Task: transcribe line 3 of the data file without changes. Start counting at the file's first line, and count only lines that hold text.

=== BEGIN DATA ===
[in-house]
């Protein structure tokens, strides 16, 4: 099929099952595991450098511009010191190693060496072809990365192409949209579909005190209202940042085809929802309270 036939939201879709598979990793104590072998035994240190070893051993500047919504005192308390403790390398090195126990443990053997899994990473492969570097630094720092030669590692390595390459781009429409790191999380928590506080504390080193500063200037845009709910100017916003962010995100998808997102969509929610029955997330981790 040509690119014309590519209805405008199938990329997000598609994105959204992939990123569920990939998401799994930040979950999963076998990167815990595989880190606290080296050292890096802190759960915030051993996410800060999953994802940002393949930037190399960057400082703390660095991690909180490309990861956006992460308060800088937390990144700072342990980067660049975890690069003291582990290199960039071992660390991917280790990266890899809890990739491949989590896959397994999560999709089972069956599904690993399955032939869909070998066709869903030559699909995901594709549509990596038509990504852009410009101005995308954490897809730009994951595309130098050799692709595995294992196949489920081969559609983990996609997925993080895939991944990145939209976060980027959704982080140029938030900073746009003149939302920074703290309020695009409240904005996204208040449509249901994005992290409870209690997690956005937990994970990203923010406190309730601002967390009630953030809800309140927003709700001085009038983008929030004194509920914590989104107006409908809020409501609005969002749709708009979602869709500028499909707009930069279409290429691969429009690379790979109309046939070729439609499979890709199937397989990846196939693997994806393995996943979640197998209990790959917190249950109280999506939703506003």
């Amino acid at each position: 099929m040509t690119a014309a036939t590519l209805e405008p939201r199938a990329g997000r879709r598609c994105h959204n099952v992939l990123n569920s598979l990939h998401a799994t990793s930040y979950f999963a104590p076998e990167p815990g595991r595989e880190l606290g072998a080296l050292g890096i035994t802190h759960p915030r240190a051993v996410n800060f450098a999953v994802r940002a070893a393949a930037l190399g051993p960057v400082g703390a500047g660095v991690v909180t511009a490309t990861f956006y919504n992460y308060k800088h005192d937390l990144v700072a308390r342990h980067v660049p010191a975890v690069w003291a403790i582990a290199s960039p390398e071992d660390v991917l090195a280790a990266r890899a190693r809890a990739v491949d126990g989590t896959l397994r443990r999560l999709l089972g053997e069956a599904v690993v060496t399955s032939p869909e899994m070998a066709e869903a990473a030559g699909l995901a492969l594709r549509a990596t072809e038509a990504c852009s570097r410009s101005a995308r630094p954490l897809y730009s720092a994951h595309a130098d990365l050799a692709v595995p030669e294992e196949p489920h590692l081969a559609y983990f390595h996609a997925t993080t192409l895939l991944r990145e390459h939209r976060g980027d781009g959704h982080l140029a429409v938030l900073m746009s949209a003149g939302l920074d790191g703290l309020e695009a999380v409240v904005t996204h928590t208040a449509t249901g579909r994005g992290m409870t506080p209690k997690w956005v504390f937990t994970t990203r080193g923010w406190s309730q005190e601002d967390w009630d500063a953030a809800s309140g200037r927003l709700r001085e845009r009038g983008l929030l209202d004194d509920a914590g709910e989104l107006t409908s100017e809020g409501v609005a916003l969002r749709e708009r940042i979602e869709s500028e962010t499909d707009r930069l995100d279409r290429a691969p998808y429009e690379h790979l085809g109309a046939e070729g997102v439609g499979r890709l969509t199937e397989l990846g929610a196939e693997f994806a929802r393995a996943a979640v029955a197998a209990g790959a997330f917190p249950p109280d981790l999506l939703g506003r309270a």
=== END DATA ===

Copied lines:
């Amino acid at each position: 099929m040509t690119a014309a036939t590519l209805e405008p939201r199938a990329g997000r879709r598609c994105h959204n099952v992939l990123n569920s598979l990939h998401a799994t990793s930040y979950f999963a104590p076998e990167p815990g595991r595989e880190l606290g072998a080296l050292g890096i035994t802190h759960p915030r240190a051993v996410n800060f450098a999953v994802r940002a070893a393949a930037l190399g051993p960057v400082g703390a500047g660095v991690v909180t511009a490309t990861f956006y919504n992460y308060k800088h005192d937390l990144v700072a308390r342990h980067v660049p010191a975890v690069w003291a403790i582990a290199s960039p390398e071992d660390v991917l090195a280790a990266r890899a190693r809890a990739v491949d126990g989590t896959l397994r443990r999560l999709l089972g053997e069956a599904v690993v060496t399955s032939p869909e899994m070998a066709e869903a990473a030559g699909l995901a492969l594709r549509a990596t072809e038509a990504c852009s570097r410009s101005a995308r630094p954490l897809y730009s720092a994951h595309a130098d990365l050799a692709v595995p030669e294992e196949p489920h590692l081969a559609y983990f390595h996609a997925t993080t192409l895939l991944r990145e390459h939209r976060g980027d781009g959704h982080l140029a429409v938030l900073m746009s949209a003149g939302l920074d790191g703290l309020e695009a999380v409240v904005t996204h928590t208040a449509t249901g579909r994005g992290m409870t506080p209690k997690w956005v504390f937990t994970t990203r080193g923010w406190s309730q005190e601002d967390w009630d500063a953030a809800s309140g200037r927003l709700r001085e845009r009038g983008l929030l209202d004194d509920a914590g709910e989104l107006t409908s100017e809020g409501v609005a916003l969002r749709e708009r940042i979602e869709s500028e962010t499909d707009r930069l995100d279409r290429a691969p998808y429009e690379h790979l085809g109309a046939e070729g997102v439609g499979r890709l969509t199937e397989l990846g929610a196939e693997f994806a929802r393995a996943a979640v029955a197998a209990g790959a997330f917190p249950p109280d981790l999506l939703g506003r309270a």